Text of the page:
24 May, 2006

Four walls and a window

Over the past year I have talked a lot about homeless people that are rough sleepers but today I want to talk more about people stuck in the hostel system and give a brief but compact history of how homeless hostels came to be.
Getting into a hostel these days to be truthful involves a certain amount of luck because there are simply not enough beds. Once you become homeless finding a place to live is near impossible if you don't have money or have certain problems.
Imagine living in another century where what would be classed today as a hostel. The first was called a workhouse. It was mainly used for orphans and vagrants and would be the nightmare we wouldn't want to revisit. Another place was sort of a nightshelter. It was a penny a night to lay over a piece of rope with one leg on the floor. The rope was tied to a ring at both ends. The next day you went to work or sea because this was where most seamen stayed. One of the first so called hostels in Britain was in Aberystwyth it was for female students, not homeless people. One of the very first homeless hostels was run by the church in Bristol during WW2 for people that had become homeless during air raids. Although there was a homeless crisis in this country. It wasn't until the early sixties that Homelessness became the massive issue it has become. Homeless hostels began to spring up in every town in Britain.
Homelessness has been a problem as far back as the 7th century, the English king Hlothaere passed laws to punish vagrants. William the Conqueror forbade anyone to leave the land where he worked. Edward the First ordered weekly searches to round up vagrants. Ever since then the number of homeless still rises and falls. We know that in the 16th century estimates of around 20,000 vagrants were made. It was in this century that it decided to try to house vagrants rather than punish them. It was by introducing what was called bridewells. These were place where they were supposed to train homeless people in a profession but where in fact just places of intolerable cruelty. They where later replace by workhouses these were even harsher and crueler. It's inmates often fell ill or died of starvation and the even crueler regimes. These then where replaced by what was thought to be a much more fairer and workable system they where called the spikes (dormitory housing provided by local boroughs), ( pictured on the left) Would you believe George Orwell, stayed in them while researching poverty in Britain?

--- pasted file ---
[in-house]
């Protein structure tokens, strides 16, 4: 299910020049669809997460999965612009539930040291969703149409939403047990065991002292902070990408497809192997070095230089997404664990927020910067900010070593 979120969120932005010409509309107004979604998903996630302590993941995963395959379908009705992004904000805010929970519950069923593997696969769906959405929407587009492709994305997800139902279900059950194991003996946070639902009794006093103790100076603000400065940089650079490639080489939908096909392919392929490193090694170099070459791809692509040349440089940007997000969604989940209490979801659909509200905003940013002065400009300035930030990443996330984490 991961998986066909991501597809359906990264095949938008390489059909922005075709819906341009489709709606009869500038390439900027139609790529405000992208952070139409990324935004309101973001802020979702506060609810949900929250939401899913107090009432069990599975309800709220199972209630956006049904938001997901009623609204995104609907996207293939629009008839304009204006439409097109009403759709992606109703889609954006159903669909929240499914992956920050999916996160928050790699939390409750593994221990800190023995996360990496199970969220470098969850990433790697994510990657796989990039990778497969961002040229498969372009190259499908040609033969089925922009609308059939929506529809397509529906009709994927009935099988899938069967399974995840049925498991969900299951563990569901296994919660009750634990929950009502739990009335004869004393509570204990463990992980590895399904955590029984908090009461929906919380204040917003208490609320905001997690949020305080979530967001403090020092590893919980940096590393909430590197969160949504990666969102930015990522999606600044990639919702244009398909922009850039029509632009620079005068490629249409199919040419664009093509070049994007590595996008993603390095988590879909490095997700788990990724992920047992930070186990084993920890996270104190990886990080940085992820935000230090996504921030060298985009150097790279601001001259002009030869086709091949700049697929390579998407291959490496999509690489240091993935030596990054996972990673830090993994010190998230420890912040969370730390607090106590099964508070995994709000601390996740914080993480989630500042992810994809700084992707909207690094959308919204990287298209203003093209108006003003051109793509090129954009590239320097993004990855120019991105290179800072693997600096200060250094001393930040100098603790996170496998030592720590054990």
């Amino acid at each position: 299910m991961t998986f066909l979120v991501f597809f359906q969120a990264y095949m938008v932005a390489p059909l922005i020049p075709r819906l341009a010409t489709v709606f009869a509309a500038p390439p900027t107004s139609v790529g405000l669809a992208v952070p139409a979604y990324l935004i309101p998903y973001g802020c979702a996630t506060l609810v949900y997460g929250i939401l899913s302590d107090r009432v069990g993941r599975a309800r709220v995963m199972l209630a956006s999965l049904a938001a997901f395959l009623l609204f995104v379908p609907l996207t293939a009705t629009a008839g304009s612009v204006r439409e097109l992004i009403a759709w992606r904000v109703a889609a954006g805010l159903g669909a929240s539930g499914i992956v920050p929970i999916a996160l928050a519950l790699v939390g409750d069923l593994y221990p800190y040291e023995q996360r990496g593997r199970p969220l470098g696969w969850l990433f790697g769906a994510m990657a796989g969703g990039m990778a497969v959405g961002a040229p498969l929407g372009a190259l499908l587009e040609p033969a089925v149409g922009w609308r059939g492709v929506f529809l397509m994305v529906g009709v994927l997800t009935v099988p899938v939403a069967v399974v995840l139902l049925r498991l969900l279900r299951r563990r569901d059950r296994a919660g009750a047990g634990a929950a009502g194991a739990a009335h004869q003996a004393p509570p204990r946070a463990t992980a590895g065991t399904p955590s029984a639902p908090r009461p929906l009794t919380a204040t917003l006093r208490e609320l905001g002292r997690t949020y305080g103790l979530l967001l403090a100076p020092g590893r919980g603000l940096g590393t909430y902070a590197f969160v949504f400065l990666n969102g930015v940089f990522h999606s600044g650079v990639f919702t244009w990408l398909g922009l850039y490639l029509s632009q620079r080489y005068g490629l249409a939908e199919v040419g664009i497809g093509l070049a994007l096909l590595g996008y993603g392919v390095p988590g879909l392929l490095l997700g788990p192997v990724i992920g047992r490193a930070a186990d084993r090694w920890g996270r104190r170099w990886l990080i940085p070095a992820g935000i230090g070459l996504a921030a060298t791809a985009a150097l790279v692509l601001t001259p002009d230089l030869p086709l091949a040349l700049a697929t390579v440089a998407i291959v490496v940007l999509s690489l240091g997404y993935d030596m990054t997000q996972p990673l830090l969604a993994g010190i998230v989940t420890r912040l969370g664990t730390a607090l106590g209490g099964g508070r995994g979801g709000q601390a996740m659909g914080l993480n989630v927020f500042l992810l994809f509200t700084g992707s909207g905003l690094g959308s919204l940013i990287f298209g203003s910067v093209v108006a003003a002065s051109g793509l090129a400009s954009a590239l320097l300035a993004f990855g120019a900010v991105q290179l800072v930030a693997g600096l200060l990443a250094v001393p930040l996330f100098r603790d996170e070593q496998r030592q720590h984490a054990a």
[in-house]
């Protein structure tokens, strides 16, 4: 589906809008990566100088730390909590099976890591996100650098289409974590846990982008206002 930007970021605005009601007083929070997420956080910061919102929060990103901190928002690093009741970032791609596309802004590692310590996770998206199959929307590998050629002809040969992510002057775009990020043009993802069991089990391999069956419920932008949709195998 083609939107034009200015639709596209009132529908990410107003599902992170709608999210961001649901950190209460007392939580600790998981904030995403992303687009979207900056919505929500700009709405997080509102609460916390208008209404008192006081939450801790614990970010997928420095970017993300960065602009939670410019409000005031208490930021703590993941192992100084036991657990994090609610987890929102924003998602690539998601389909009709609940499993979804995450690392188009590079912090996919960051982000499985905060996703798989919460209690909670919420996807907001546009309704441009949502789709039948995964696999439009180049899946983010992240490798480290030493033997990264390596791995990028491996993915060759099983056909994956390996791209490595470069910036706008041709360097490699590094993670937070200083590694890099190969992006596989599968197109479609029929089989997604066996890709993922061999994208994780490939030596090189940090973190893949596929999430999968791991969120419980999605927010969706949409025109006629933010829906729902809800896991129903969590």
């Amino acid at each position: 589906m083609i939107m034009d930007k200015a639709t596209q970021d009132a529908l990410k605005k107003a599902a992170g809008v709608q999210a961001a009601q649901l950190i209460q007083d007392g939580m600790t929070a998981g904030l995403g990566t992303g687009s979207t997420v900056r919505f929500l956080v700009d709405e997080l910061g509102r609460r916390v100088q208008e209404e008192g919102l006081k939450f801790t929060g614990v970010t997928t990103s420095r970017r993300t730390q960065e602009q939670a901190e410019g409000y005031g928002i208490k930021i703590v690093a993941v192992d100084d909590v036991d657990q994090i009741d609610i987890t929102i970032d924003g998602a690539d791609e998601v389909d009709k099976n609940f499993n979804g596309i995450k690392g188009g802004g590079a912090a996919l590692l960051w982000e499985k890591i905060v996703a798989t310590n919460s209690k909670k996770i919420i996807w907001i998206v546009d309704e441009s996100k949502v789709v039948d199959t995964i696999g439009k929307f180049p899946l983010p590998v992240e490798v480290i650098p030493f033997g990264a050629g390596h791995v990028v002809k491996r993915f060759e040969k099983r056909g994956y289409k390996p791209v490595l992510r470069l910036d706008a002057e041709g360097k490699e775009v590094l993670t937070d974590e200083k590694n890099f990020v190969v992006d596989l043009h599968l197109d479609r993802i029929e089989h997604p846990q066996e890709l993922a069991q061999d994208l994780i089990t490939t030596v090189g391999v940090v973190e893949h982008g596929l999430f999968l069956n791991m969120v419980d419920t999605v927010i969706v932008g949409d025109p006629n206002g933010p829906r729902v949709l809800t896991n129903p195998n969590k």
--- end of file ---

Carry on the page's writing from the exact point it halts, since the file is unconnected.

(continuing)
In the 1930s there where 17,000 people using the spike and only 80 were found sleeping rough on the streets of London. In the early nineteen sixties homelessness became the issue it still is today. Actual homelessness has been decreased but now we have people in hostels that have only four walls a bed and a window. One hostel dweller I spoke to said what have I done wrong? I have been in the same hostel for three years. I don't have a drug problem and I am not mentally ill. It's like I am in prison. The only difference is I am allowed out at night till midnight. Although hostels today are a lot different to what they used to be. Is it right that people are left in this temporary for years with no hope of moving on? It is a fact that it does seem to be the case as the number of people in temporary accommodation increases year by year. Is building super hostels the answer to the problem? Over the centuries there have been different ways of finding a solutions to homeless none seem to have worked and now this government plan to put even more into temporary accommodation. Are hostels the answer at all? I believe that hostels are not the final solution as there are various problems that homeless people suffer from and lack of learning and confidence in themselves seem to be the main stumbling blocks most homeless agencies are coming across.


alyceclover said...

Ah, so that explains it! Some man passed a law to make criminals out of people who didn't want to work for him, because he was too lazy to do so. "As things change things remain the same", used to be slaves building Pyramids for the Rulers, just to have some crumbs to eat. Now that we are civilized, people who haven't a means of support, are still considered "vagrants", even if the cause is infirmities, of body or mind. Sad. There is so much on the earth, that none should have to go homeless and hungry, if there weren't that greedy element that wants it all at the expense of others.

womble said...

Jamie, where are you? I hope you're ok.

Will you be at the Square Mile Run? I shall be on the volunteers' helpdesk.